(General content note: A lot of my thinking has really changed since the old days of this blog. There’s some weird, mean, and polemic stuff in there.)
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Sometimes when I meditate, it’s like every nerve in my body–it’s like my soul is on fire. But, I’m relatively comfortable. I’m just sitting there, on something soft, my back unsupported. I’d give anything to sit back, relax, do something else; that would stop the pain.
And it’s a peculiar sort of pain. Get lost in it, give in to it–soul on fire. Try to push it away–soul on fire. There’s this peculiar posture, this peculiar middle distance, not too close, not too far. (Daniel Ingram describes the metaphor, your palm on the surface of undulating water: you stay in contact with the water as it moves; you don’t let the back of your hand get wet.) That peculiar inner, dynamic posture seems to minimize this phantom pain, this bizarre, impossible, but, I’m just sitting, here, pain.
I think this is one of Shinzen Young’s many brilliant contributions, identifying and explicating this experience:
“The Icky-Sticky Creepy-Crawly It-Doesn’t-Really-Hurt-But-I-Can’t-Stand-It Feeling”
“[…] suffering equals pain multiplied by resistance (S = P x R) […]”
“[…] though it doesn’t hurt much, it seems to cause a lot of suffering […]”
“You are experiencing almost pure resistance […]”
This experience fascinates me. Resisting urges, surfing urges without giving in, seems to evoke a very similar sensation. Ditto for choosing to engage in something aversive. It doesn’t happen when you white-knuckle through something, a brute force override. (Apparently, System 1 doesn’t learn as much when you’re brute-forcing, when you’re not paying attention .) But I do experience it when I softly, gently, consciously, compassionately, steadily, deliberately, mindfully (for once I think this term is appropriate) do what my body is screaming, screaming for me to instead do the opposite.
There is great energy in those moments. I feel very alive. Everything is brighter.
I am the captain of this ship: http://www.rifters.com/crawl/?p=791
System one is extremely smart in some ways and extremely stupid in other ways. System 2 is extremely smart in some ways and extremely stupid in other ways.
It’s usually much smarter to use System 2 to prevent these sorts of System 1 override situations from even coming up. (Like, don’t even buy the cookies.) You only get like one or two big System 1 overrides per day, though you can build up this muscle.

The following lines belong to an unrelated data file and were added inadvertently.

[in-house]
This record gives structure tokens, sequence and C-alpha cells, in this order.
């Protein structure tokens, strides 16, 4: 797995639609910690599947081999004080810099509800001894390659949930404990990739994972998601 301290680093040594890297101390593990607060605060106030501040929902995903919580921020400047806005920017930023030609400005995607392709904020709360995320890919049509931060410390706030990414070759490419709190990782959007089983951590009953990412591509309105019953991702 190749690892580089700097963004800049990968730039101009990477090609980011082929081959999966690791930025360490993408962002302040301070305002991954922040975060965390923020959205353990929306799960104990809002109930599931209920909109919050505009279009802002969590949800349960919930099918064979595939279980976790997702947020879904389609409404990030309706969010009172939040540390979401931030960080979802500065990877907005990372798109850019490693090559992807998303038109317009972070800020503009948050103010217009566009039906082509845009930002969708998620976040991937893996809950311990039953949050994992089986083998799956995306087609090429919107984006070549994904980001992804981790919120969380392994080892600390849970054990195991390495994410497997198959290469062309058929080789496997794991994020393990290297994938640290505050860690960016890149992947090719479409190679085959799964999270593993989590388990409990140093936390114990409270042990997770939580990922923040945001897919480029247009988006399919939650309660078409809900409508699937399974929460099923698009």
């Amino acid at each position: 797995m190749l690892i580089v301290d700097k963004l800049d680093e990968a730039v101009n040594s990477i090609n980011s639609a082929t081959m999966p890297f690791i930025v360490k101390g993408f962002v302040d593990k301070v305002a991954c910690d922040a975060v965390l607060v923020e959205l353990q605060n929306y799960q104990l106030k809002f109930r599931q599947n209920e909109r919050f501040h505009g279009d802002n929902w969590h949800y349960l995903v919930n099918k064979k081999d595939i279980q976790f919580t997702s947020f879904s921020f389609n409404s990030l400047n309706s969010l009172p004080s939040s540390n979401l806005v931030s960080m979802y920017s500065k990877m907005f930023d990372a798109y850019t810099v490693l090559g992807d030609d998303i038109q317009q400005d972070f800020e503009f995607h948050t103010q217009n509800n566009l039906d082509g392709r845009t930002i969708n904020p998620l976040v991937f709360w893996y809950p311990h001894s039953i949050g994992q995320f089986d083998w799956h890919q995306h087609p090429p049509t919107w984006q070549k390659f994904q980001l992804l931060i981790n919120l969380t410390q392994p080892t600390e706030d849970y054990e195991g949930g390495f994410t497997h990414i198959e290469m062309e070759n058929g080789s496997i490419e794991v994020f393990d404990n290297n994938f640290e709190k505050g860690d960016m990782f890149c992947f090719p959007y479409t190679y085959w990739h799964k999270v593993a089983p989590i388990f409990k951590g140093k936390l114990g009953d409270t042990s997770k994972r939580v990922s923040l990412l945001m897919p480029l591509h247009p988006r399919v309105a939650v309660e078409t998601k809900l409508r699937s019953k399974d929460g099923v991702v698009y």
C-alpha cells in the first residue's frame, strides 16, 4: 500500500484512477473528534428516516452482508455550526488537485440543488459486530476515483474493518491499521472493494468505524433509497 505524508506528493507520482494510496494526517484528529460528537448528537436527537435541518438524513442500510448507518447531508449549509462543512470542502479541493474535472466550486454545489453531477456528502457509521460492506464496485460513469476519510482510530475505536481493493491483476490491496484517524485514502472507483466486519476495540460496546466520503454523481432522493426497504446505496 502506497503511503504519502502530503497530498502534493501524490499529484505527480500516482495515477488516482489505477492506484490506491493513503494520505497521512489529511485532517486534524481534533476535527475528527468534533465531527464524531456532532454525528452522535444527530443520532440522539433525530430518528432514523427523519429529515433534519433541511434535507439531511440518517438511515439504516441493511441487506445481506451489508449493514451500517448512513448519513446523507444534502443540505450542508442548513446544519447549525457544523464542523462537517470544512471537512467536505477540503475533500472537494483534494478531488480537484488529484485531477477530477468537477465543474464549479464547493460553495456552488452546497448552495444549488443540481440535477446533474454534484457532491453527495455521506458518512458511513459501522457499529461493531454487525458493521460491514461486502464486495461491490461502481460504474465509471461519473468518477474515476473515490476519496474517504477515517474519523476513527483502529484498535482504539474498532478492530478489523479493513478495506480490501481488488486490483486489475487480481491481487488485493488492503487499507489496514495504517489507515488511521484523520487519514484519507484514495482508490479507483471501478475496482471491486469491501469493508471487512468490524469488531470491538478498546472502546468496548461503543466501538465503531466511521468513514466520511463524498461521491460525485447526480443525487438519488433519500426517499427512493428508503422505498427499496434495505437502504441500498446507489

And, geez, I say this all the time, but with great power comes great responsibility. You should be really, really, really, really sure that this isn’t one of those times that System 1 is being brilliant, not stupid. Otherwise, you hurt yourself if you override repeatedly. (Like, maybe you should eat those mixed nuts, because maybe you need that selenium–and people typically lose weight eating nuts, anyway–but, yeah, that selenium. System 1 is brilliant, in its own way.)
And there are certain games where System 1 always wins in the end, like with sexuality. You use System 2 to constructively engage with System 1. Otherwise, System 1 will eat you alive. It’s like the alcoholic who somehow convinces themselves that walking into the bar is precisely what they need to do to keep from having a drink.
For some things, System 1 always wins in the end, if you fight it head on–a very dangerous long-term game to play.
More on this another time, but tools like Focusing, Internal Family Systems Therapy, Coherence Therapy, etc., can help you decide how to effectively collaborate with both System 1 and System 2.
(Check out the two links in this post! They are classic. They are excellent.)
 Abramowitz, Jonathan S., Brett J. Deacon, and Stephen PH Whiteside.Exposure therapy for anxiety: Principles and practice. Guilford Press, 2012.
Hat-tip Saturday morning interlocutors for inspiring this post.
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